Western Union agreed to pay $8.5 million to settle alleged claims that it violated the Telephone Consumer Protection Act (TCPA) when it sent unsolicited text messages asking consumers to opt in to receive regular updates from the company. 

Recently, Western Union agreed to pay $8.5 million to settle alleged claims that it violated the Telephone Consumer Protection Act (TCPA) when, during a 2009 marketing campaign, it sent unsolicited text messages asking consumers to opt in to receive regular updates from the company. The settlement between Western Union and the more than 800,000 class members is reportedly double the next highest TCPA settlement in terms of award per class member.

In their claim, the plaintiffs allege that they never consented to receive Western Union’s initial opt in text, and the company therefore violated the TCPA by sending unsolicited advertising texts through equipment capable of storing and randomly generating telephone numbers, also known as autodialing equipment. Western Union countered that the message did not constitute advertising (being instead a request to see if people wanted to get advertising texts), and as such, express written consent was unnecessary. (As explained in our prior post, the FCC broadly defines autodialing equipment and requires, under the TCPA, that companies to obtain express written consent from consumers before sending text advertisements through autodialers.) Notwithstanding this argument, Western Union agreed to settle the matter with a payment of $8.5 million (almost $3 million of which was for attorneys’ fees).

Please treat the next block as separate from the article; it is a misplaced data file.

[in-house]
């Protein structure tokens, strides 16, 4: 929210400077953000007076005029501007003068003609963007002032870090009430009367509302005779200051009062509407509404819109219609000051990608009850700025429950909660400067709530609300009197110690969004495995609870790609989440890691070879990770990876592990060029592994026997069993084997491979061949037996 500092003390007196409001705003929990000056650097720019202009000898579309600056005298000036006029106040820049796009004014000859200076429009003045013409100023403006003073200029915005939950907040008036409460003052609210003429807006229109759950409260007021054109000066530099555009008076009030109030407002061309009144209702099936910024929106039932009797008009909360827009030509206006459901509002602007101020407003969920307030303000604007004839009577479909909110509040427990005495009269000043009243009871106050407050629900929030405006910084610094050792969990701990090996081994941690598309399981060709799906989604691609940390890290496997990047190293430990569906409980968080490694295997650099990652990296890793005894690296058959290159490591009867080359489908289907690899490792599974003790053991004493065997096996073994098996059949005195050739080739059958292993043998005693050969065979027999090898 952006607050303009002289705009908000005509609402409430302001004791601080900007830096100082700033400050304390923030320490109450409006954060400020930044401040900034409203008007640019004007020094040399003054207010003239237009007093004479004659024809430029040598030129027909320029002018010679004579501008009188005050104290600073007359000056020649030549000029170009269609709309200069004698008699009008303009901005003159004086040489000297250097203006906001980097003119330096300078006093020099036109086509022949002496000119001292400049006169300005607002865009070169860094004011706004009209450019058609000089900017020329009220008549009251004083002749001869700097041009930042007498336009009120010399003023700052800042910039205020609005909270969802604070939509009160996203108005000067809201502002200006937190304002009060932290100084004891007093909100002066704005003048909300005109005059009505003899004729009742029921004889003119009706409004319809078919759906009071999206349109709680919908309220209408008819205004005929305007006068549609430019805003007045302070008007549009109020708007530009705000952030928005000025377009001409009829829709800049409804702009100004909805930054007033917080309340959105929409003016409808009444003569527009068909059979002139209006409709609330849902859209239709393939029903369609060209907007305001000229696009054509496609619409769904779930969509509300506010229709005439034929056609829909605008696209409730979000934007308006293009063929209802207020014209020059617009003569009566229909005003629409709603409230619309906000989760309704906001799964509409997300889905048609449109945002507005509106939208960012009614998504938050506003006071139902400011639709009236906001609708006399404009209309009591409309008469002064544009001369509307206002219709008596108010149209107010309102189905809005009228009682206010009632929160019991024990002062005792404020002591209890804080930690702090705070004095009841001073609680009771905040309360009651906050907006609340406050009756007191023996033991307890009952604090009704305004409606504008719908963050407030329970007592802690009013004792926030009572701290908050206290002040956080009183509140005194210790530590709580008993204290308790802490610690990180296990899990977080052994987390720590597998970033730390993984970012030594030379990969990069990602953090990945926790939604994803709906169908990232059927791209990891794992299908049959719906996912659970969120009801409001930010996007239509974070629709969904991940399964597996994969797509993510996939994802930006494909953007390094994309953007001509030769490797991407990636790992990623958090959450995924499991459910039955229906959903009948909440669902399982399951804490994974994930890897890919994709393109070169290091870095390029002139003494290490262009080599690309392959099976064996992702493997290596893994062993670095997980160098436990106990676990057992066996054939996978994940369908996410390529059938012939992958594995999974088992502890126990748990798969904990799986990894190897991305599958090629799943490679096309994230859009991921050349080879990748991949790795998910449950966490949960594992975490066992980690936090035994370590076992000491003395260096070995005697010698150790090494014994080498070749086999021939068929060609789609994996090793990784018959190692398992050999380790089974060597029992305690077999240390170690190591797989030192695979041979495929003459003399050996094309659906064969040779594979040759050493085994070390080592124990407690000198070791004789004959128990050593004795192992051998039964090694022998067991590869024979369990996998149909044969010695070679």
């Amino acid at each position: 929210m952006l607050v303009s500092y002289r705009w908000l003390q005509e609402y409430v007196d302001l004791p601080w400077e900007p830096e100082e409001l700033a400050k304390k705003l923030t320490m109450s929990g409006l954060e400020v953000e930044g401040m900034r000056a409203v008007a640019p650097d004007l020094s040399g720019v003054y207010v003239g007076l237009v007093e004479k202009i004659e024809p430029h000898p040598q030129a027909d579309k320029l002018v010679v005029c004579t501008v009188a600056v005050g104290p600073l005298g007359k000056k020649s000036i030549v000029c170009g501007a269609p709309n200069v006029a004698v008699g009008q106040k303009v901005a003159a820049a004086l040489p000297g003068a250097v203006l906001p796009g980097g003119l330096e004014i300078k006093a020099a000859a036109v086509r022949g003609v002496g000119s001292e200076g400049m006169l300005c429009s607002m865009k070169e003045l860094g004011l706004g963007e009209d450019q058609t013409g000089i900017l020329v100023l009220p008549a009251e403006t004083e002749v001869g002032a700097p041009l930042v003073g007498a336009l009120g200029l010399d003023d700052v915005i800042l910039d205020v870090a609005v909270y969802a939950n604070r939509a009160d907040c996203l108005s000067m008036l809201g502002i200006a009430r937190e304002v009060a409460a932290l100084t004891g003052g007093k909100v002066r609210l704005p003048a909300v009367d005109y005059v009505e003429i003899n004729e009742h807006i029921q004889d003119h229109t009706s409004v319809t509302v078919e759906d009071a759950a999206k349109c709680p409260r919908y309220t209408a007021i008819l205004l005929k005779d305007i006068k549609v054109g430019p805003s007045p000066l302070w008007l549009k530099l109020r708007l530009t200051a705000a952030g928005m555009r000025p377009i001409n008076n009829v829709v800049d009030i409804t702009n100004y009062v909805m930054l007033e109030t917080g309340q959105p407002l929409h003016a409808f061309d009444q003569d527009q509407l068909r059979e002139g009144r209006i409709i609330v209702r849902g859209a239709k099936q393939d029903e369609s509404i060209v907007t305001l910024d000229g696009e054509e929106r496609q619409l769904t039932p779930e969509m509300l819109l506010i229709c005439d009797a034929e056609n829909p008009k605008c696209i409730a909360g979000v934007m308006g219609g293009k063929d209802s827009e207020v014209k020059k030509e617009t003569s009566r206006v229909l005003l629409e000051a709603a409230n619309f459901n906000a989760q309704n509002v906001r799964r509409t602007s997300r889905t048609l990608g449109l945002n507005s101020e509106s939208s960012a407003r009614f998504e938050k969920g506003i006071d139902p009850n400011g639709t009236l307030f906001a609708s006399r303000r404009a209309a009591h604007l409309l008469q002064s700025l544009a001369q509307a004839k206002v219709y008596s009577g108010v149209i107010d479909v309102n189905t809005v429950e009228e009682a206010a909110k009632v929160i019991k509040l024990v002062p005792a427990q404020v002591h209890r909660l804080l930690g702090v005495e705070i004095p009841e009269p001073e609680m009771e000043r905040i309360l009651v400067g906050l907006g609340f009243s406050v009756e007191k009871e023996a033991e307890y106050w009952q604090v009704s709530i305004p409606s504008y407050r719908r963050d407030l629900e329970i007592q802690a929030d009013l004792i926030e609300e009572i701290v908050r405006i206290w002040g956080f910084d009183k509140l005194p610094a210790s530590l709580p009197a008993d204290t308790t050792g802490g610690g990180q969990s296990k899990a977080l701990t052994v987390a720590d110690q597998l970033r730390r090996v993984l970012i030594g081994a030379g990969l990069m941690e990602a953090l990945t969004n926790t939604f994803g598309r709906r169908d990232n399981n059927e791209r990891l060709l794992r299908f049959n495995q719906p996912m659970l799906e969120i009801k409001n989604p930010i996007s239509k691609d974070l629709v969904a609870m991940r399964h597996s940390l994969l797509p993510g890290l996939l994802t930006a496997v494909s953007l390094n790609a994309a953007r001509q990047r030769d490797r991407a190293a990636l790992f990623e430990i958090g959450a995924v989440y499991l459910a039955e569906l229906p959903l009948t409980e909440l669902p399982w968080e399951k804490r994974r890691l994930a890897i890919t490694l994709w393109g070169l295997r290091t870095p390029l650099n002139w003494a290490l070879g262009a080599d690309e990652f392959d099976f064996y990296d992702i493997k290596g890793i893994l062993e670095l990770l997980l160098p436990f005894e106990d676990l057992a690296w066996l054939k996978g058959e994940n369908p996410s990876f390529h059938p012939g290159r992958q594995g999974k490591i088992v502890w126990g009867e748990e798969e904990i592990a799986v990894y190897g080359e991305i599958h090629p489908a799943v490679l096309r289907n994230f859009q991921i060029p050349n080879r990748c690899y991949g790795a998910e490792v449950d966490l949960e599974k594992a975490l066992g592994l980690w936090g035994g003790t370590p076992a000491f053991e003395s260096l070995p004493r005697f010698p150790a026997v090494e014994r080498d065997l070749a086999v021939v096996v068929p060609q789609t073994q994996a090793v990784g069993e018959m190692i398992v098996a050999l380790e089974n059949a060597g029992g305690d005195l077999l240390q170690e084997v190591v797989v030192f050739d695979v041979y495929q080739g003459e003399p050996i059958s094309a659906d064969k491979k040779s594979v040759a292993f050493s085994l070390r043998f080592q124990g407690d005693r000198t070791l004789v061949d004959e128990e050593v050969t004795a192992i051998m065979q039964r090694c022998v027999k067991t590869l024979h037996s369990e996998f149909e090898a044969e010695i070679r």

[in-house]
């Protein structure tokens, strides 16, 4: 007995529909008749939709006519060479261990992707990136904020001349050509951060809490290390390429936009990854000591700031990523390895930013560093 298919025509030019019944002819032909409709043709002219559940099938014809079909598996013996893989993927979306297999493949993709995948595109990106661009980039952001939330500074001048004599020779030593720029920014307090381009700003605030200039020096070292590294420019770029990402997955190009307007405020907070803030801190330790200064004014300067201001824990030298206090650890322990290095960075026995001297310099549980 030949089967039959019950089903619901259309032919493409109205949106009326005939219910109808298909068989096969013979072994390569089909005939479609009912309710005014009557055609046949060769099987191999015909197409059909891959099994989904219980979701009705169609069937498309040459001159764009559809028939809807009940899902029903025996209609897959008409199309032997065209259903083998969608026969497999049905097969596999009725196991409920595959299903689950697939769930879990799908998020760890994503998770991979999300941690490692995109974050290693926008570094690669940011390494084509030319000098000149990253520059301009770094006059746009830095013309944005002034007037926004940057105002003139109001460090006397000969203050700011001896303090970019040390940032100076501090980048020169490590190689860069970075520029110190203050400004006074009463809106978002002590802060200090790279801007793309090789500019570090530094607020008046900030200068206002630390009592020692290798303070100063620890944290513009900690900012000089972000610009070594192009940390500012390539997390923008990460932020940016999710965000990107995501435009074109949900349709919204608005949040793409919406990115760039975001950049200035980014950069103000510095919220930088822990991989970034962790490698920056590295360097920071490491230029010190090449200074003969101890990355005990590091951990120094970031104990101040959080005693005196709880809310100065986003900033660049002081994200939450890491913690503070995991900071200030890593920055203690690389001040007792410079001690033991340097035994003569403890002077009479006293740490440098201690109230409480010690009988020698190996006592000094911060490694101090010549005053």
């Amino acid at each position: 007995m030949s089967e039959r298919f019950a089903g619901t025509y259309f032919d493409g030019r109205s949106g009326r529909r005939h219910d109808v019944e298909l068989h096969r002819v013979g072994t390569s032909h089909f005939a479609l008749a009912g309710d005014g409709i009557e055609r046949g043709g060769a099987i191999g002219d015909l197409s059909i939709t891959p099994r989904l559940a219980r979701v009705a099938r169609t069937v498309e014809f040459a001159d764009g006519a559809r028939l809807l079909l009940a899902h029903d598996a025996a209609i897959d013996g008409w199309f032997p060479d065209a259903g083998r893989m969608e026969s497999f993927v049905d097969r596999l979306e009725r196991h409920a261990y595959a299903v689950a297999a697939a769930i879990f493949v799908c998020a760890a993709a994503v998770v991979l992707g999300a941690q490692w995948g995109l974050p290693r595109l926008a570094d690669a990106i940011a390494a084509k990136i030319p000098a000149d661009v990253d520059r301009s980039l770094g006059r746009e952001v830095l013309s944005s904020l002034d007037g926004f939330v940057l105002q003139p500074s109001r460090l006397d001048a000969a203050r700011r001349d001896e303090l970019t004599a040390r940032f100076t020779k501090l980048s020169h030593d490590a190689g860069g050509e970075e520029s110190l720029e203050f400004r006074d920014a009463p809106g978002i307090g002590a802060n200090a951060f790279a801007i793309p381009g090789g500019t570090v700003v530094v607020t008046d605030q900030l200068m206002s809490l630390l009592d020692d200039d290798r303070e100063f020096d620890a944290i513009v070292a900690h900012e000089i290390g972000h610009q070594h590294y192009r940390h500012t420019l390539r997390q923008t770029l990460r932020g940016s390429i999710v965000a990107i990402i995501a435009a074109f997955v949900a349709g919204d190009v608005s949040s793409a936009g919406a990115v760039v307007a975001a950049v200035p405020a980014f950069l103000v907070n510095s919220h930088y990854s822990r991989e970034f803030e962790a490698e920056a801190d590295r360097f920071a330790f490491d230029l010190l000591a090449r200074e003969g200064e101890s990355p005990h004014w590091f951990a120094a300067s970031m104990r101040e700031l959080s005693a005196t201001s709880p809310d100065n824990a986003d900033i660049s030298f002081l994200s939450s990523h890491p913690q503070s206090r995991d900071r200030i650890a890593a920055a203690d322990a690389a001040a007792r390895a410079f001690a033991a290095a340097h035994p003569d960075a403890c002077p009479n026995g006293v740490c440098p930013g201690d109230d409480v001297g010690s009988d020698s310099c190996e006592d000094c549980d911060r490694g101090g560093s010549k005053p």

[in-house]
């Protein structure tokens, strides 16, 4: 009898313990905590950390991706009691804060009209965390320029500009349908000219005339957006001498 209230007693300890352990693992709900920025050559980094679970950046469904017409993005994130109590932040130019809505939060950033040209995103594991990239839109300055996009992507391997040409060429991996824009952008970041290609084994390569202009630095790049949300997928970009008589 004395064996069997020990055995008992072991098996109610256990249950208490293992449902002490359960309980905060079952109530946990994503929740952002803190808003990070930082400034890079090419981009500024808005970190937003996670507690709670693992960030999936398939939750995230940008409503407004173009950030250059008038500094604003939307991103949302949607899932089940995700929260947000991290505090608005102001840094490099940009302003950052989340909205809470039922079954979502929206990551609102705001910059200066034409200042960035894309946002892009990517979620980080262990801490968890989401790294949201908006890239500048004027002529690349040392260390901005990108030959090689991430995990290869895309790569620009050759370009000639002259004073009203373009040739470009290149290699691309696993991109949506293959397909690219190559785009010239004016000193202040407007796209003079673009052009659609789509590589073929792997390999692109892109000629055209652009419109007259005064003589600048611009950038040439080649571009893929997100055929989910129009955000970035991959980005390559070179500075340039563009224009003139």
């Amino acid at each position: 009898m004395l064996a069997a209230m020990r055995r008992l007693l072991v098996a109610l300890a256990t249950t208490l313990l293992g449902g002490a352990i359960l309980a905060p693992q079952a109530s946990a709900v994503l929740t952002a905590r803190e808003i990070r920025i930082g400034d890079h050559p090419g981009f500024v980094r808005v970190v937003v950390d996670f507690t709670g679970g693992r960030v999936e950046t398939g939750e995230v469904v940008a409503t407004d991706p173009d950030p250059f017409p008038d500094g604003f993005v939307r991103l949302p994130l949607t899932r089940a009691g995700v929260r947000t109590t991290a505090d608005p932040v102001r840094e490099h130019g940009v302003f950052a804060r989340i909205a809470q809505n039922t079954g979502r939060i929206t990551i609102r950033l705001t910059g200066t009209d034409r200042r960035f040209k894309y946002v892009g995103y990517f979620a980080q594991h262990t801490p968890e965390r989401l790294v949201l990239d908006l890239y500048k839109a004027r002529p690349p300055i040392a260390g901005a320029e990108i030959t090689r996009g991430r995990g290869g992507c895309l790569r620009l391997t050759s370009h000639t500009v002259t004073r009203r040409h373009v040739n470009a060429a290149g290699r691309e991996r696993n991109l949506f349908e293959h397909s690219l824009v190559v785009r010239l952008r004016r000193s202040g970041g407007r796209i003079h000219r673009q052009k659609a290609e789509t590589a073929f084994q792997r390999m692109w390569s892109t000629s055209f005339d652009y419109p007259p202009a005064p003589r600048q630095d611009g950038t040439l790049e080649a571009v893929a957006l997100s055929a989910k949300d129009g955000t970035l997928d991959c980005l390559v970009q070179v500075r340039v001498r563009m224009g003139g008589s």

Tip: This case is a reminder that plaintiffs are continuing to file TCPA cases, and defendants are often settling rather than litigating through to conclusion. Companies that engage in texting campaigns are reminded to review their consent procedures.